shadows at 15 degrees
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Below are photographs of a rock taken from various distances away. The sun elevation in these photographs is approximately 12° comparable to the sun elevation in many Apollo lunar surface photographs. The terrain is reasonably flat and level. The camera is approximately 4 feet (1.5 m) above the surface, except in Fig. 1. The supine wooden stake identifies the horizontal aspect of the optical axis. Other photo sets are provided for shadow angles of approximately 30° and 45°.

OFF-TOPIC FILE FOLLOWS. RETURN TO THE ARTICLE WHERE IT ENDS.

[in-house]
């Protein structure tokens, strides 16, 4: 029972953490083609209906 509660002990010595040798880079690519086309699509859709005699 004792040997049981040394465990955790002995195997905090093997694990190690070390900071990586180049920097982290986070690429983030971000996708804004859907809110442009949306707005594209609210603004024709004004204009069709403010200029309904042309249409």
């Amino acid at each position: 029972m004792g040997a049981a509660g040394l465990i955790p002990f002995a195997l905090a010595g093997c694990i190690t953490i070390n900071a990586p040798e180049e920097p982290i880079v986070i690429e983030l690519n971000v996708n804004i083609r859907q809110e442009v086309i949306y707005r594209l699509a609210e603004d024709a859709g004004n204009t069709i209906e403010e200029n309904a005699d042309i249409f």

Fig. 1 - View from directly overhead to establish the direction of the shadow relative to the optical axis.
Fig. 2 - View from approximately 30 feet (10 meters) away. The irregular shape of the shadow is apparent.
Fig. 3 - View from approximately 45 feet (15 meters) away.
Fig. 4 - View from approximately 60 feet (20 meters) away. The rock shadow appears nearly horizontal.

Given sufficient distance even a shadow which falls nearly directly away from the viewer will appear horizontal.

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